Being sad and vulnerable is generally seen as a negative thing. So much so that me offering to disagree with that assessment is probably looked at askance. I think that’s largely because we have no idea how to comfort people, so we try to bully them out of their pathos: “You look so pathetic.” “It can’t be that bad.” “You don’t need Prozac. You just need Jesus!” So, on top of already feeling like crap, because of being made to feel wrong for feeling like crap, we also experience a nebulous guilt about feeling like crap. But, I offer the hope that, perhaps, being pathetic isn’t such a bad thing after all.
“Faith does not merely mean that the soul realizes that the divine word is full of all grace, free and holy; it also unites the soul with Christ, as a bride is united with your bridegroom. From such a marriage, as St. Paul says (Eph 5:31-32) it follows that Christ and the soul become one body, so that they hold all things in common, whether for better or worse.
This means that what Christ possesses belongs to the believing soul; and what the soul possesses, belongs to Christ. Thus Christ possesses all good things and holiness; these now belong to the soul. The soul possesses lots of vices and sin; these now belong to Christ. Here we have a happy exchange and struggle.
Christ is God and human being, who has never sinned and whose holiness is unconquerable, eternal, and almighty. So he makes the sin of the believing soul his own through its wedding ring, which is faith, and acts as if he had done it [i.e. sin] himself, so that sin could be swallowed up in him. For his unconquerable righteousness is too strong for all sin, so that is made single and free from all its sins on account of its pledge, that is its faith, and can turn to the eternal righteousness of the bridegroom, Christ. Now is not this a happy business?
Christ, the rich, noble, and holy bridegroom, takes in marriage this poor, contemptible, and sinful little prostitute, takes away all her evil, and bestows all his goodness upon her! It is no longer possible for sin to overwhelm her, for she is now found in Christ and his swallowed up by him, so that she possesses a rich righteousness and her bridegroom.”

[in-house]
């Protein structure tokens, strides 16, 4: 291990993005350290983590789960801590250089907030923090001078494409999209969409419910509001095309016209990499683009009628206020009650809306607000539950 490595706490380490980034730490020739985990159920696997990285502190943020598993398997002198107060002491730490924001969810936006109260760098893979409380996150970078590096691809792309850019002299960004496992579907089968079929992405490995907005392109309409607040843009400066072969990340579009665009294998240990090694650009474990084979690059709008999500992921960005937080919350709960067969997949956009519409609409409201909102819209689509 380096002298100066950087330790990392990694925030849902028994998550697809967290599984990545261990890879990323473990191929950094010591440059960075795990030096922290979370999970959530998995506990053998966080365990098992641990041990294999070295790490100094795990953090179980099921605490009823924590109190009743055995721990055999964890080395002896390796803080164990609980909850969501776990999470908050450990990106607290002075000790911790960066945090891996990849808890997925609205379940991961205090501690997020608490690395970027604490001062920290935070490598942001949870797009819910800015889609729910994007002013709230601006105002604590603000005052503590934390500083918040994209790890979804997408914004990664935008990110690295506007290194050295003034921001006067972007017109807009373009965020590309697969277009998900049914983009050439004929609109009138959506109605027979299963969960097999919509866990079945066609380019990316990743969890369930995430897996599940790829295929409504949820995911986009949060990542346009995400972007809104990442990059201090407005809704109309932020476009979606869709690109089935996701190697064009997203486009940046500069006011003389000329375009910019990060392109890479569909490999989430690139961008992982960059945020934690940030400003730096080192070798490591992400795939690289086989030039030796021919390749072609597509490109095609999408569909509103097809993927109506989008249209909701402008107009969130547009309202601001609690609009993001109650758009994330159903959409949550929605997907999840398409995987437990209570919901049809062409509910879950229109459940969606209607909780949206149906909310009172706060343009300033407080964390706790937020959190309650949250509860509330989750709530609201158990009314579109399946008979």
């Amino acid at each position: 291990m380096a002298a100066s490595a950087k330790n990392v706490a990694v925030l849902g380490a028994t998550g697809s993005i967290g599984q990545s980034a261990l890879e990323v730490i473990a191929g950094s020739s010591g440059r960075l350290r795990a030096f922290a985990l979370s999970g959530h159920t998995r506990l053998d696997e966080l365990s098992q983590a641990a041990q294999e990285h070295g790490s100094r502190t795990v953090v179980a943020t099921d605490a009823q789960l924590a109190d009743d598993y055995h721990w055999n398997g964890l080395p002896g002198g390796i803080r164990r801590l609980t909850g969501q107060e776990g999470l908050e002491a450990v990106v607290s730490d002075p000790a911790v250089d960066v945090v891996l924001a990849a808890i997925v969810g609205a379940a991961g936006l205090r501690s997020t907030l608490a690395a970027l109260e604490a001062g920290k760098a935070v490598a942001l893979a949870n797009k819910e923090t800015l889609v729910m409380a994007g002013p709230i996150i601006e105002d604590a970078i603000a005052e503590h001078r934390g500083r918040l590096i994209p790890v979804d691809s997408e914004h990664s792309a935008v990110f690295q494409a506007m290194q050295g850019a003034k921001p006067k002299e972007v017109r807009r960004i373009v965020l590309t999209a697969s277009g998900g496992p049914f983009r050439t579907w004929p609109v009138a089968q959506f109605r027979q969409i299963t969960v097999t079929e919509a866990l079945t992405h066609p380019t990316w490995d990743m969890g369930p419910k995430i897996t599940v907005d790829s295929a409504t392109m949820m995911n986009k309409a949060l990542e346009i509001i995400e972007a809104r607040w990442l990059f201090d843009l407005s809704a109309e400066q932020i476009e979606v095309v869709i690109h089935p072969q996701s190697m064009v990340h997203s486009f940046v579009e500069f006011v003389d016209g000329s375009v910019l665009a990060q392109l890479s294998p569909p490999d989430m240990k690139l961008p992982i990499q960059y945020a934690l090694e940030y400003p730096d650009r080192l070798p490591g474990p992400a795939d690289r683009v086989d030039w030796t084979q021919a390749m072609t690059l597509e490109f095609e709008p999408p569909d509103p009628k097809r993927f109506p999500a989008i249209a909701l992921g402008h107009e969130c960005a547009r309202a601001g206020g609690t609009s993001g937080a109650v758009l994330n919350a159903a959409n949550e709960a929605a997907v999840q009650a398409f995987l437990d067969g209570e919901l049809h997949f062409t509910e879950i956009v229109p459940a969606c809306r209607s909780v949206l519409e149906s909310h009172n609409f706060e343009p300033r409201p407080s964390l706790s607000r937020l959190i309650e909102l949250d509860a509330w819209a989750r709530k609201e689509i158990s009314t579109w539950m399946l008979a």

(Martin Luther, The Liberty of a Christian; in D. Martin Luthers Werke: Kritische Gesamtausgabe, vol. 7, 25.26-26.9 – cited in The Christian Theology Reader, edited by Alister McGrath, 3rd Edition, 2008, 441-442)
A while back, I had a fun Twitter exchange with three Christian “celebrities” who have between 15,000 and 153,000 followers on Twitter. One of them wrote that we live in a “wonderful world of Jesus-connections” through social media; it’s true! I began to think about their impact through social media, and also the impact they have in their ministries: top-selling authors, 6000+ congregations, even 400k YouTube subscribers. I only have 313 followers on Twitter and 3 subscribers on YouTube. They have thousands.
All four of us are in ministry in various parts of the country. Can you see where I could begin to compare myself and the impact I have versus the impact they have? Continue reading
I have a pretty basic digital bio: husband, father, friend, pastor, and self proclaimed nerd. But, I often wonder how well I know myself and tend to think that I don’t. Maybe it’s a mid-30’s-life-crisis. Or perhaps it’s a result of living inadvertently under a digital screen where I’m thinking only 140 characters at a time. I don’t know. But one thing I do know is that who I really am is not the tightly worded or perfectly angled person I tend to “display” to the world. If I’m honest, who I think I am–my identity–is usually a victim of the ebbing and flowing, rising and diving, twisting and dodging of the obstacles in my daily path; this makes me usually at war with myself. Who am I really? Most the time I don’t know; who usually wins is the puffed up version of myself: tooting my own horn for others to hear.
“Here is a trustworthy saying that deserves full acceptance: Christ Jesus came into the world to save sinners—of whom I am the worst.”
-1 Timothy 1:15